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OVER THE NEXT SEVERAL weeks, Redbank Valley High School journalism seniors (from left) Ty Sherry, Josey Adams, Alaina Hook and Clara Gourley will share articles about the 2016 and 2020 elections, and how coverage four years ago by ABC News impacted them, their peers and teachers.

NEW BETHLEHEM – With the election coming up, seniors at Redbank Valley High School are recalling the 2016 election between Donald Trump and Hillary Clinton. Four years ago, Redbank teacher Dr. Joe Harmon was presented with the opportunity to have his civics classes filmed by ABC’s “Nightline” about students’ perspectives on the election and how teachers were teaching about the election. However, the ABC news coverage and the events that followed would be described as “shocking” by many people in our community.

The weeks leading up to the interview were filled with excitement. The students were looking forward to being featured on such a prestigious network. When the long-awaited day arrived, the morning passed by in a flurry. Not wanting to make a bad impression on national TV, students got up earlier than usual to pick out appropriate outfits.

When asked about how he felt during the interview, Harmon said, “It was a little nerve-racking to think what I say is going to be on national news and scrutinized by a million people potentially.”

His feelings of slight anxiety were shared by the whole school.

Blane Gold, another government teacher at Redbank, was in charge of the mock election that day.

Gold stated, “It was exciting for us as a district to be portrayed in the national spotlight. With the majority of our student body being Trump supporters, I was curious to see how a liberal news outlet would portray us.”

On the big day, the school was abuzz. The hallways were lined with political ads and posters. The senior government students had made ads campaigning for candidates. Many of the older students were wearing Trump and MAGA merchandise. RVTV Live, the broadcast journalism class and news program, made slides that welcomed the news crew.

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ABC’s Terry Moran and his news crew observed three eighth grade civics classes. Moran watched the students play the iCivics game “Win the Whitehouse,” watch political ads, and discuss the upcoming election. He asked each class different questions about gun control, job loss, and how the eighth-graders felt about the election. There was no question that the classes were in support of Trump. Eighth grade student Brooke Smith was quoted saying, “This whole class is Trump.”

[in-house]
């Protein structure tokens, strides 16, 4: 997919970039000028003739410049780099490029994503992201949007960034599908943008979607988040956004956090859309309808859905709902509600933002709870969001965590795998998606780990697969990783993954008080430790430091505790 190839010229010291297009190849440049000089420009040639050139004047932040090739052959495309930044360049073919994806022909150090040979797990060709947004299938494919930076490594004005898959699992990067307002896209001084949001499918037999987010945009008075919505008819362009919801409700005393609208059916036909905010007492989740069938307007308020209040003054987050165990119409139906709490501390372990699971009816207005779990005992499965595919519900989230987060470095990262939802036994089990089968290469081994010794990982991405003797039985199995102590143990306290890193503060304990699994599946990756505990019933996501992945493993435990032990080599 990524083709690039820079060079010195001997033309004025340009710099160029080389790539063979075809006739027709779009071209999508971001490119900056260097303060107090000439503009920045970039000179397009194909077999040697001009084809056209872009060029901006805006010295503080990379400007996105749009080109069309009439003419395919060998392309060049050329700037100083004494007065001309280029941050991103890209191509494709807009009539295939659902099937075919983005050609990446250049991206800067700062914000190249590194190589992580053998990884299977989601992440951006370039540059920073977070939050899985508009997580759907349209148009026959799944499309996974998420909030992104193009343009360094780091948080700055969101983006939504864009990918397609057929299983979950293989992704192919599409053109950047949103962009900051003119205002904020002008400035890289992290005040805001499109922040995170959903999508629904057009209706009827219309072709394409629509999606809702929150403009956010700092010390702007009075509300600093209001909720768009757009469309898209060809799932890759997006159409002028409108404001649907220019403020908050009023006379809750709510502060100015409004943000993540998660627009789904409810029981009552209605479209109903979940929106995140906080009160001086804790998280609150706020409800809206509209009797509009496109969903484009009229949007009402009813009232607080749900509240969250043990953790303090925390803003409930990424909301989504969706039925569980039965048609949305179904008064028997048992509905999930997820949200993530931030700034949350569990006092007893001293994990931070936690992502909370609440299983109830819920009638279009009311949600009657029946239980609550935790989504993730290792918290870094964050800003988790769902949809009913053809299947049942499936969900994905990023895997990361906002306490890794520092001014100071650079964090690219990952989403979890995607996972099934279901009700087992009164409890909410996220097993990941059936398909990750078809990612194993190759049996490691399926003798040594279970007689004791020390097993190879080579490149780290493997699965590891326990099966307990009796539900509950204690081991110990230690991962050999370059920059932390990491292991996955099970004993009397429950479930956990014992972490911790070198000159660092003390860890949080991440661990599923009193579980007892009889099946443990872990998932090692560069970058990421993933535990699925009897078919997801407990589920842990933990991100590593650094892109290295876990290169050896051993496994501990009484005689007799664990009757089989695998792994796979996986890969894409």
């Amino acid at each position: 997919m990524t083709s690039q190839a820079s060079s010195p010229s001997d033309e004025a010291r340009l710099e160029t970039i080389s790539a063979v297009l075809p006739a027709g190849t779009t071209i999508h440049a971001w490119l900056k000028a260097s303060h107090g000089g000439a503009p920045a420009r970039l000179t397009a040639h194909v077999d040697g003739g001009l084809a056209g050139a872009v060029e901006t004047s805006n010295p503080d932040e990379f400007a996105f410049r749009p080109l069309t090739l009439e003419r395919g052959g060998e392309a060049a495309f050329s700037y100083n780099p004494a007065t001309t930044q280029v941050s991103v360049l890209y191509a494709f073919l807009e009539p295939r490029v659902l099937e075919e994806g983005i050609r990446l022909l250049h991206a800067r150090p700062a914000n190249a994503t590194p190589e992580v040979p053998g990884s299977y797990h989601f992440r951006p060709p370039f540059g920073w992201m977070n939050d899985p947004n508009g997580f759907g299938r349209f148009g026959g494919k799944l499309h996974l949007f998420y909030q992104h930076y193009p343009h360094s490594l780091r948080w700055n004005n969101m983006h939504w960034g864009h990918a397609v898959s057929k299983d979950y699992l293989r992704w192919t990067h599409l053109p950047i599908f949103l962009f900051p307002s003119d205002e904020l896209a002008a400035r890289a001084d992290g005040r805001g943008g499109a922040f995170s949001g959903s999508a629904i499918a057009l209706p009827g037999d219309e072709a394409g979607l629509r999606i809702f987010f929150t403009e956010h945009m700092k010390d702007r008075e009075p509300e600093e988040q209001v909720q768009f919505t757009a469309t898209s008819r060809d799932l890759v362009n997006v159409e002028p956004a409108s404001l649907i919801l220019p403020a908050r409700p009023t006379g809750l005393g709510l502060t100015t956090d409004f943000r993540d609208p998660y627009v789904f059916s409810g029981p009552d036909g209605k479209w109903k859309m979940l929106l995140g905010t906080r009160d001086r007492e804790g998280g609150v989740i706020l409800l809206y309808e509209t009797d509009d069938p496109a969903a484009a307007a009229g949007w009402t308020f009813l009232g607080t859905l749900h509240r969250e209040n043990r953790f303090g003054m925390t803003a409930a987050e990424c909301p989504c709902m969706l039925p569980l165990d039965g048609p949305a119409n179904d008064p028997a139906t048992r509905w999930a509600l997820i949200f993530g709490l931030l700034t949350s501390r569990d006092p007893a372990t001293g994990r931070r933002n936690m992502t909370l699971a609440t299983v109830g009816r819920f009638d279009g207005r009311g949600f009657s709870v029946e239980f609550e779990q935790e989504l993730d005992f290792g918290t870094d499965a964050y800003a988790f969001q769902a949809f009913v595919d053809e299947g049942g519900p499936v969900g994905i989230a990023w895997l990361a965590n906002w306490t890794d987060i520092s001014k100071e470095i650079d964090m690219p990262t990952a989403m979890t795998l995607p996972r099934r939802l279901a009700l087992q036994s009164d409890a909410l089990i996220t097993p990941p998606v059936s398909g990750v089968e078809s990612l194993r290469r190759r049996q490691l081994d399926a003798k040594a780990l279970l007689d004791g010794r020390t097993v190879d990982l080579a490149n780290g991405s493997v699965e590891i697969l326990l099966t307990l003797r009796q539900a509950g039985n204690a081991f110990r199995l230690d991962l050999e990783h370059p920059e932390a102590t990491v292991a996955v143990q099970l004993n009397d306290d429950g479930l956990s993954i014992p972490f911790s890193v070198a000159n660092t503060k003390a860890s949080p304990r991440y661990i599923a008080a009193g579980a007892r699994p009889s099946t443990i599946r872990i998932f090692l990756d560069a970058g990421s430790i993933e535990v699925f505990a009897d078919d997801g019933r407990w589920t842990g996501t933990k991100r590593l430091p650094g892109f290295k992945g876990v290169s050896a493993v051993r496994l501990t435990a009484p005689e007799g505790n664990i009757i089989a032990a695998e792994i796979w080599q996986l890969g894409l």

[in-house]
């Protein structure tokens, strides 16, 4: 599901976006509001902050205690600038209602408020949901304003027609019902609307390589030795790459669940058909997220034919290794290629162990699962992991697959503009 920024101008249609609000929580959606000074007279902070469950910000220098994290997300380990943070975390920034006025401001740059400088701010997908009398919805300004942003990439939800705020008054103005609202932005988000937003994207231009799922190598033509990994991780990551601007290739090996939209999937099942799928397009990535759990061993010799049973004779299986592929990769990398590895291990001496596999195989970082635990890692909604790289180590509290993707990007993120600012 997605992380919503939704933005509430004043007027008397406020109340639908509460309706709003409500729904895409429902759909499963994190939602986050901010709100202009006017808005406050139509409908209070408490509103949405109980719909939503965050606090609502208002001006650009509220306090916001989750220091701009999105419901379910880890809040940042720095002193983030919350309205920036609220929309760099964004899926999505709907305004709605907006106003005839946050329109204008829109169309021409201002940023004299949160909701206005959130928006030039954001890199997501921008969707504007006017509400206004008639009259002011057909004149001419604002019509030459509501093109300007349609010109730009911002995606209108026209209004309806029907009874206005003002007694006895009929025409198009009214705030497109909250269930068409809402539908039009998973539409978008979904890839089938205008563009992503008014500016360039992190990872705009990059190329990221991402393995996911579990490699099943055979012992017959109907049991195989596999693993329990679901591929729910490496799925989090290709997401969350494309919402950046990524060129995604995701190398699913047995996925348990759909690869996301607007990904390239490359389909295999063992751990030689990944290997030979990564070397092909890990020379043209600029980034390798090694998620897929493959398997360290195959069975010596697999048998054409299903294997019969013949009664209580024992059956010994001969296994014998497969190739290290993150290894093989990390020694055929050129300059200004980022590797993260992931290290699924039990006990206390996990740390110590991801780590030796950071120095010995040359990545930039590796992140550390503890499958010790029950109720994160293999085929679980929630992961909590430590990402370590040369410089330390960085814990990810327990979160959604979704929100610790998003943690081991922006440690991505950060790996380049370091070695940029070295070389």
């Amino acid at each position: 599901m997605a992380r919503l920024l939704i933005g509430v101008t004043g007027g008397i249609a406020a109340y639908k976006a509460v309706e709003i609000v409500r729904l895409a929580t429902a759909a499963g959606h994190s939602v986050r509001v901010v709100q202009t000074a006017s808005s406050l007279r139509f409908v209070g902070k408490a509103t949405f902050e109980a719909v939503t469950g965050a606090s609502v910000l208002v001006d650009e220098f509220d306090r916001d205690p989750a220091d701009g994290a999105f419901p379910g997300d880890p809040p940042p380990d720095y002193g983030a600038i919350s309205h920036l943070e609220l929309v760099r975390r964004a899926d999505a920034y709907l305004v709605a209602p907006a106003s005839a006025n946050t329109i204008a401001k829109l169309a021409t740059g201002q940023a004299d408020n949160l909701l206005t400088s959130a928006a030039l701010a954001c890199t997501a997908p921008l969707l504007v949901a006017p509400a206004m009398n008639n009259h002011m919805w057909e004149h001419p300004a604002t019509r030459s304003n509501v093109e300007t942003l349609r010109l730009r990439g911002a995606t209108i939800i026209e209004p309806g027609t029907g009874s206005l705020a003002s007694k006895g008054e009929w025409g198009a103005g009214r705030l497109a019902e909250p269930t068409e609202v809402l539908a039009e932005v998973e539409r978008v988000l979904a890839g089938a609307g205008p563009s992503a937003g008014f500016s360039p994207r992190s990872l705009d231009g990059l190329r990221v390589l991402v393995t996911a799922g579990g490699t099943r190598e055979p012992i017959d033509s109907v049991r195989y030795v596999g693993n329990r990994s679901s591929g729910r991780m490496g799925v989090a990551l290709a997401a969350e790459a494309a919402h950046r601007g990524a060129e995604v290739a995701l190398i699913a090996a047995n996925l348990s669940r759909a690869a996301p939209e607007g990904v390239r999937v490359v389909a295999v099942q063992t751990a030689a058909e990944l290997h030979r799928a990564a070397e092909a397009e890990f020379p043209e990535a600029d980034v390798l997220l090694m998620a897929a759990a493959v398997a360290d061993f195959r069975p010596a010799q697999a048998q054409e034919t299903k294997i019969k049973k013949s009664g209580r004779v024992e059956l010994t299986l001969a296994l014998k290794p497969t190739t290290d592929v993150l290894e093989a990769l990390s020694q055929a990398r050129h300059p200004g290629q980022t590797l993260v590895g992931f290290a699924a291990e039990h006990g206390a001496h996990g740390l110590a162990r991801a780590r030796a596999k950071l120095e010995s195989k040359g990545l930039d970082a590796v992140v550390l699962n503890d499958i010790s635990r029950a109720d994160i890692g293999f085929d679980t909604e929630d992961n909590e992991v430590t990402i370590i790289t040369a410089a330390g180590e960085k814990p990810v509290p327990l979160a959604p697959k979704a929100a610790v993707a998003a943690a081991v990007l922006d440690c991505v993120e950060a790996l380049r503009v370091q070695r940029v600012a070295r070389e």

After witnessing the eighth grade classes, the news crew made their way down to the auditorium for the mock election. In order to be as authentic as possible, Gold explained to the students that they were not allowed to wear political shirts or merchandise in support of any one candidate in the election, and he even made students turn their political shirts inside out. One at a time, the students were led up to the stage where, with the help of New Bethlehem Borough election officials, students in grades 7-12 cast their votes. With no surprise to anyone, the mock election concluded with Trump winning with 340 votes compared to Clinton’s 48.

ABC News concluded interviews with additional students at the end of the day and then said their goodbyes. As they left, students smiled as they anticipated being able to see themselves on the news.

However, when the “Nightline” news story was released, many students were left in confusion when their faces were not shown. As Harmon put it, “I thought it was interesting how they spent the entire day here and interviewed countless students, yet it all boiled down to a five minute or so segment. It was interesting to see what they chose to air and not air. For instance, I spent an entire class showing an iCivics game, but that only made a few seconds of the overall video. They seemed to show the clips and interviews they thought would generate the most buzz.”

One major component of the segment was student Brooke Smith, who when asked about the division in the country between the Democrats and the Republicans, made bold statements such as, “Split the country into two different countries.” ABC News selected to use this unexpected comment from a 13-year-old teenager, which then caused a stir on social media, erupting into anonymous threats, insults and attacks specifically on students, Harmon, Redbank Valley School District, and the community.

ABC News has now, four years later, decided to return to Redbank Valley High School due to the upcoming election, which includes President Trump again.

Over the next several weeks in The Leader-Vindicator, four journalism seniors at Redbank Valley — Josey Adams, Clara Gourley, Alaina Hook and Ty Sherry — will write a series of articles sharing how the 2016 election and the ABC “Nightline” coverage affected them. These journalism students are also eager to cover ABC’s return to Redbank Valley High School this Thursday, Oct. 15, for follow-up coverage.

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